Why are you qualified to be Mayor?

While knocking on doors last week I was asked “why are you qualified to be mayor?”

To answer this question it is important to review the Community Charter which defines the responsibilities of a mayor. The Charter is available at: 

http://www.bclaws.ca/civix/document/id/complete/statreg/03026_05

During the last couple of months there have been posts and comments on The Peak’s website and on their Facebook which indicate a lack of understanding of a mayor’s responsibilities.

First, and foremost, the mayor is the Chief Executive Officer (CEO) of the municipality. It is their responsibility to work closely with the Chief Administrative Office (CAO) in our case, Mac Fraser, to ensure an efficient, effective and responsive municipal government. Without a solid working relationship between the CAO and the mayor, this is not possible. 

I have been the Chief Executive Officer of both corporations and national and provincial not-for-profit organizations (i.e. The Canadian Genetic Diseases Network). In these roles I have demonstrated the ability to work with a diverse group of senior managers who have responsibility for both the technical and financial aspects of a corporation.  Further as a CEO, I have initiated major agreements both in Canada and Asia to enhance the effectiveness of these organizations.  In addition to being a CEO, I have also served as the Chairman of boards of both private and public organizations (i.e. Healthy Heart Society of British Columbia). One of the key tasks of a chairman is to be the direct link between the CEO and board and is responsible for the conducting the CEO’s annual appraisal.

The second area of responsibility for the mayor is multifaceted. It includes the following: 

  1. to provide leadership to the council including recommending bylaws, resolutions and other measures; 
  2. to communicate information to the council; 
  3. to preside at council meetings; 
  4. to provide, on behalf of the council, general direction to municipal officers; 
  5. to establish standing committees; 
  6. to suspend municipal officers and employees; 
  7. to reflect the will of council and to carry out other duties on behalf of the council. 

As a CEO, Board Member, President of the South Armour Heights Rate Payers Association in Toronto and as a senior executive in the Federal government  I have significant experience in fulfilling all of these responsibilities. The mayor’s responsibility (defined in item 7 above) is very important as it requires the mayor, notwithstanding their own opinion, to reflect the will of council.  For example, if council votes in favour of a motion on which the mayor has voted against, the mayor is obligated to work with the municipal officers to insure that the council’s will is implemented.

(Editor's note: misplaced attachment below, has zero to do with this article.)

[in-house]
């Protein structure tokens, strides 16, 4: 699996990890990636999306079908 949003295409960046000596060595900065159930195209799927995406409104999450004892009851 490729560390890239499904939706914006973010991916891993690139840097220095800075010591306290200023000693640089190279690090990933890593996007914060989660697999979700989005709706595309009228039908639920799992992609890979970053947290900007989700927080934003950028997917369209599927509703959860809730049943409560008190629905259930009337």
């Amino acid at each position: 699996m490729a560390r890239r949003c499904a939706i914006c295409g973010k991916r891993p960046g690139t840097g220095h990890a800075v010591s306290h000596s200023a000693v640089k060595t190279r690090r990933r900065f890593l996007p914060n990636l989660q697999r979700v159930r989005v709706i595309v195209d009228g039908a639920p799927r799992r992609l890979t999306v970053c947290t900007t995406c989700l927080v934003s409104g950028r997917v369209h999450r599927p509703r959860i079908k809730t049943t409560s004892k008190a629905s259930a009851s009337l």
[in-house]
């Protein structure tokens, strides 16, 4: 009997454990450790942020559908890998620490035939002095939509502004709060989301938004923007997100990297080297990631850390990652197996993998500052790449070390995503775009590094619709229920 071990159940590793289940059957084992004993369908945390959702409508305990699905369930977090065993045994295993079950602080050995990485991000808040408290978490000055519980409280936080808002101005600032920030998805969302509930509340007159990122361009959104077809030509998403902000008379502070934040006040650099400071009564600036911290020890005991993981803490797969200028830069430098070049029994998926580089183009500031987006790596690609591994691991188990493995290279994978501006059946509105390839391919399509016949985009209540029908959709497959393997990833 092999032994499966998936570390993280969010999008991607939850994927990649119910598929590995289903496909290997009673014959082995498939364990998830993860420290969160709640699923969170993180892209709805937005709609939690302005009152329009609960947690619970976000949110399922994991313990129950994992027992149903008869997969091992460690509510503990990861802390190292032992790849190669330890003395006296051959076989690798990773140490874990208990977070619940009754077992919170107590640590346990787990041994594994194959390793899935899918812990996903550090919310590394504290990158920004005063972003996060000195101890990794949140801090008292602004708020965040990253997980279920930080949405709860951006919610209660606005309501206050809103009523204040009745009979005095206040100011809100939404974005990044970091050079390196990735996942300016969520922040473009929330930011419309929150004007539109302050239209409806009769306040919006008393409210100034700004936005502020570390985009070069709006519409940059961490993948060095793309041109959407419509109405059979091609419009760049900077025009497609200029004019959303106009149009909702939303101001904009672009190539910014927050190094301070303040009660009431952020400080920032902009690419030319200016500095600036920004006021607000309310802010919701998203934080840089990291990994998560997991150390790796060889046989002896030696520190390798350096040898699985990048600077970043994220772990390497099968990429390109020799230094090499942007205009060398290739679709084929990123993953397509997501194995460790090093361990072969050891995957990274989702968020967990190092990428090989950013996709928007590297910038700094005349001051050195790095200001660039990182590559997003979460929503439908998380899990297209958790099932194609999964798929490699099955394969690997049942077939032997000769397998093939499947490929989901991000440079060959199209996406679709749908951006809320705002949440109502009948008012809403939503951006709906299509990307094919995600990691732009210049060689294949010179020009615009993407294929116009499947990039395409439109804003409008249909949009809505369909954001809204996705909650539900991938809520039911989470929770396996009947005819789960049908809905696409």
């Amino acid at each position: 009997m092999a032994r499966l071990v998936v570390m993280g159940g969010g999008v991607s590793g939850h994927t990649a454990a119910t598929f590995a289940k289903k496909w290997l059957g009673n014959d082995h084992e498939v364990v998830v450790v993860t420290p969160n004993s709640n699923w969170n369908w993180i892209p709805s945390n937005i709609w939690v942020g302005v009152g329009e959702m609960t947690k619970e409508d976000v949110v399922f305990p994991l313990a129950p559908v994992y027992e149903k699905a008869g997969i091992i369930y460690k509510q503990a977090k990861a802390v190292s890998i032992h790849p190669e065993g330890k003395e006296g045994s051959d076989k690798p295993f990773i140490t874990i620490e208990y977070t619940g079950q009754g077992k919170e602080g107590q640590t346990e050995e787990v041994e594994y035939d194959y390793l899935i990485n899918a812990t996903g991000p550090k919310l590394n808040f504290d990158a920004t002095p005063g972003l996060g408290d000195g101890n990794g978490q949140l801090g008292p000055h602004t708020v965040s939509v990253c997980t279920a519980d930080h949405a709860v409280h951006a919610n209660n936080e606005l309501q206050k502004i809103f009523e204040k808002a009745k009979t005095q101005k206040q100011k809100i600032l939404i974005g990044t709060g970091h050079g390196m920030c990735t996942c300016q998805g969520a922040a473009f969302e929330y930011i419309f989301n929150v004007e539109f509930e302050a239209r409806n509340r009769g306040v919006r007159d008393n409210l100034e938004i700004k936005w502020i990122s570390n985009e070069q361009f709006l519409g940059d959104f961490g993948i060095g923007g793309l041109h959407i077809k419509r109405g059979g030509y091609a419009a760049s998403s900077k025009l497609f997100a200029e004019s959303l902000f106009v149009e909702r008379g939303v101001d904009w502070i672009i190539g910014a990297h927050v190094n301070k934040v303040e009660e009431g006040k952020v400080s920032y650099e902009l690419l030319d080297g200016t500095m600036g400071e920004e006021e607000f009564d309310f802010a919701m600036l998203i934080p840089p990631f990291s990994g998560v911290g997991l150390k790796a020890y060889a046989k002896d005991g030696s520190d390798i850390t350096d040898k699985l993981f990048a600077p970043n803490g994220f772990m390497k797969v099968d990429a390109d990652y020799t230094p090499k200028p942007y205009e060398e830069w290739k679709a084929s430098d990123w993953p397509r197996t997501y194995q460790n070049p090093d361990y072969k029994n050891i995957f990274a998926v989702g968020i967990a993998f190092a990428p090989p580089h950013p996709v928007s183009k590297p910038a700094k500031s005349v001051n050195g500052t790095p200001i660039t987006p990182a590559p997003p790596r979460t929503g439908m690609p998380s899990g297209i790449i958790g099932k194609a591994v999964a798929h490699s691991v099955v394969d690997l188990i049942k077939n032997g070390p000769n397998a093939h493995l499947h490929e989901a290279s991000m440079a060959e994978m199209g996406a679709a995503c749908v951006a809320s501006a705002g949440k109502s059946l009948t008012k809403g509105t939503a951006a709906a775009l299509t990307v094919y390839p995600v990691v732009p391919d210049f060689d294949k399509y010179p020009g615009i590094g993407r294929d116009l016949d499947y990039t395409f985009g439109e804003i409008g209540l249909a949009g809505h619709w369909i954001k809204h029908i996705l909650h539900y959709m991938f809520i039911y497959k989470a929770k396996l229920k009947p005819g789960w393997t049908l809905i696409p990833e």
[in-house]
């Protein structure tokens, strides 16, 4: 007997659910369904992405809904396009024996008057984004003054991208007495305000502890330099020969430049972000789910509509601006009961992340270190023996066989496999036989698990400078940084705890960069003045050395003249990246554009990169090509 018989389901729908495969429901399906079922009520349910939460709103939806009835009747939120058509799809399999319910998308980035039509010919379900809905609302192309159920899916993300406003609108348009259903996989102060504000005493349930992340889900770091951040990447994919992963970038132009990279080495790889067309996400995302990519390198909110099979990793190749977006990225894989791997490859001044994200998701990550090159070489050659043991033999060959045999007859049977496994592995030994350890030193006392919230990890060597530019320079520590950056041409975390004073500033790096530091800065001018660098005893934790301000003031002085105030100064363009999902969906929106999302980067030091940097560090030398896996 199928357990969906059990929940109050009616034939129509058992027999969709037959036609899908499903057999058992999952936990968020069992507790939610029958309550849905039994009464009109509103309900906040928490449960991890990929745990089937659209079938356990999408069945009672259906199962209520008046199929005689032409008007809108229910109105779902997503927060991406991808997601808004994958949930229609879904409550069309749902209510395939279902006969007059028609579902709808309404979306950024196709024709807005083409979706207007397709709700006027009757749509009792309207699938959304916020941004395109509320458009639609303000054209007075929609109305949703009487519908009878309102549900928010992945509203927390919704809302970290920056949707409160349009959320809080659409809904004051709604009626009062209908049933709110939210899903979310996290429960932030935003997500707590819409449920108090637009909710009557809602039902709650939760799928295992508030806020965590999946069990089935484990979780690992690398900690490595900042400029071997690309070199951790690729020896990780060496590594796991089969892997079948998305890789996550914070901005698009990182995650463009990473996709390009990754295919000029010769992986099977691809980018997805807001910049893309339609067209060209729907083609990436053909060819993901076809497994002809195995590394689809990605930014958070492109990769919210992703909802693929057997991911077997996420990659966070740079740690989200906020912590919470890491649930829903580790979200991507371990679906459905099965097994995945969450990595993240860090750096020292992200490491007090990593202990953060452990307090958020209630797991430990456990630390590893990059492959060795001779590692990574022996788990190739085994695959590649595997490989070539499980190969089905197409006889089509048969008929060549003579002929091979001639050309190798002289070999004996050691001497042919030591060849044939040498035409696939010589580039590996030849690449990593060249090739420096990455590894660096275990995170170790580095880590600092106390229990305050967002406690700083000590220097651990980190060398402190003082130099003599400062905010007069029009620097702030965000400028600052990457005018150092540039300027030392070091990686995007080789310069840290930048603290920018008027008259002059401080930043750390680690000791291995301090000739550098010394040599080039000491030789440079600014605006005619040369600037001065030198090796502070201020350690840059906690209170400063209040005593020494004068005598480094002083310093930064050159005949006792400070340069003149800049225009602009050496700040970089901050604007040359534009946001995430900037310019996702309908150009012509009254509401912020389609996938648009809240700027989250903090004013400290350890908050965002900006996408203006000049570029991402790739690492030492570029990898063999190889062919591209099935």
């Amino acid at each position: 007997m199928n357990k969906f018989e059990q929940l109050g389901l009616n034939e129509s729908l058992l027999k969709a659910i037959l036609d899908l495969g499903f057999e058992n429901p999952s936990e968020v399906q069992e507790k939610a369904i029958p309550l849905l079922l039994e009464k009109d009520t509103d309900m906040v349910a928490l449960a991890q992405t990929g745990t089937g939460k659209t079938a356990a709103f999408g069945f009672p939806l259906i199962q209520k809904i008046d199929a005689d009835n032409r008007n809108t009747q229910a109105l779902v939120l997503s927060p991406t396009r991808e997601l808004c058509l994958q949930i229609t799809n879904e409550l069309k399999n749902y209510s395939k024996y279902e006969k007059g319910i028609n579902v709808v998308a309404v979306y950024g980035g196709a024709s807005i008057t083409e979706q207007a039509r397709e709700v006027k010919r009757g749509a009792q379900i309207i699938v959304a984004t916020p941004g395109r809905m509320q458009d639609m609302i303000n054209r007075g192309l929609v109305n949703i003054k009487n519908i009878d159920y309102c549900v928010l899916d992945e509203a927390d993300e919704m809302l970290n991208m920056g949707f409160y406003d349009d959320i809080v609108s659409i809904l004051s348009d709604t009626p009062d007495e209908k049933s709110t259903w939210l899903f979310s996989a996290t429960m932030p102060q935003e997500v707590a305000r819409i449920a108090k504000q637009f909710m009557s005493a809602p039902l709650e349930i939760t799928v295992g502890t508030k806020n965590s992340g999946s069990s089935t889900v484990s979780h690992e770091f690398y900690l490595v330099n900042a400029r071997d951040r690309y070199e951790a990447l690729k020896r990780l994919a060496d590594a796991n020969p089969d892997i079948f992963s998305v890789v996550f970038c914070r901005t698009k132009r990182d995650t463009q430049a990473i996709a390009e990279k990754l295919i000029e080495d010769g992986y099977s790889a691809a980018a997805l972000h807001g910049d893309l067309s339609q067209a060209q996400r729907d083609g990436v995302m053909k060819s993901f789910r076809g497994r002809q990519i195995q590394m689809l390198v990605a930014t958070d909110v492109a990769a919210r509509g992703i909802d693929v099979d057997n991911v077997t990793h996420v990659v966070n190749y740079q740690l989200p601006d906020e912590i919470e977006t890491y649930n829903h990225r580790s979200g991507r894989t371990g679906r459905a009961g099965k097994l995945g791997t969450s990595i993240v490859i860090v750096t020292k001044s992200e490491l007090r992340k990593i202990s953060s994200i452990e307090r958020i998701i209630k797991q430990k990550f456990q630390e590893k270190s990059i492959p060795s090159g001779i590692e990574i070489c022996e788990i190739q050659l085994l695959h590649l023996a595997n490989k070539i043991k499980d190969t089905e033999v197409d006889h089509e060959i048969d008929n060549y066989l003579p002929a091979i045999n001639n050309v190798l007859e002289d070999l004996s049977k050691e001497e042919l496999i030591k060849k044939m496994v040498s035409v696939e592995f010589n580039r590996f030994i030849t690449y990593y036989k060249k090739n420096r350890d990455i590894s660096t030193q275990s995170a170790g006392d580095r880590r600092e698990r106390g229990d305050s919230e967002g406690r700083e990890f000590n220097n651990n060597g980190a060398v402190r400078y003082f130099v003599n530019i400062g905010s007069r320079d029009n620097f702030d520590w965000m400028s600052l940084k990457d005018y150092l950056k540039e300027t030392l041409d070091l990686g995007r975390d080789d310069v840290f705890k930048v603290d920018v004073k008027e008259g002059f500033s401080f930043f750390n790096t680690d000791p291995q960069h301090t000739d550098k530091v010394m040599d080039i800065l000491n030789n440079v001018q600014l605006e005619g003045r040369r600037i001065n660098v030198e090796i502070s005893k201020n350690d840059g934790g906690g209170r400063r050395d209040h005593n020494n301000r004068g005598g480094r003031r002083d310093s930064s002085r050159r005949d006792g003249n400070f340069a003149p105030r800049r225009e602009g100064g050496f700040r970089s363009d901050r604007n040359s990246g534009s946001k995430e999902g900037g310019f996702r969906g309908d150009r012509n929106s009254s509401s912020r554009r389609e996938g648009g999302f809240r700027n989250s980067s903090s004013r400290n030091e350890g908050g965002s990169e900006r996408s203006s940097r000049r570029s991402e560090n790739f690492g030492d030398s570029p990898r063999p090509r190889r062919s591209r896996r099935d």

Throughout my career I have demonstrated the ability to work with a wide-range of individuals in order to achieve a common goal. This requires a willingness to listen and act on alternative points of view. This I have done and would do as Mayor of Powell River.  

Powell River is going through a period of growth, it has a strong real estate market and a shortage of housing options. One of the challenges for the Mayor is to ensure that all business owners, developers and builders have equal access to development opportunities. As I have no business interests in Powell River I will be able to do this without any real or perceived personal conflicts of interest.  

During the last 5 years many new residents have chosen to come to Powell River because it is a wonderful place to live. In addition to the legal responsibilities of a mayor outlined above, I believe the mayor should also engage and excite knowledgeable business and community leaders to donate time and expertise to help make Powell River an even better place to live.   With over 40 years of experience as a volunteer I know  first hand the importance of volunteerism in making a community healthy and a better place to live. 

Below is a video about my leadership skills when I received the Ottawa Life Sciences Council Innovative Manager Award. We were the first company to establish ourselves in the Ottawa Life Sciences Park. Toi Kinnor Inc. used software programs to help physicians make better use of ultrasound images for the care of their patients.

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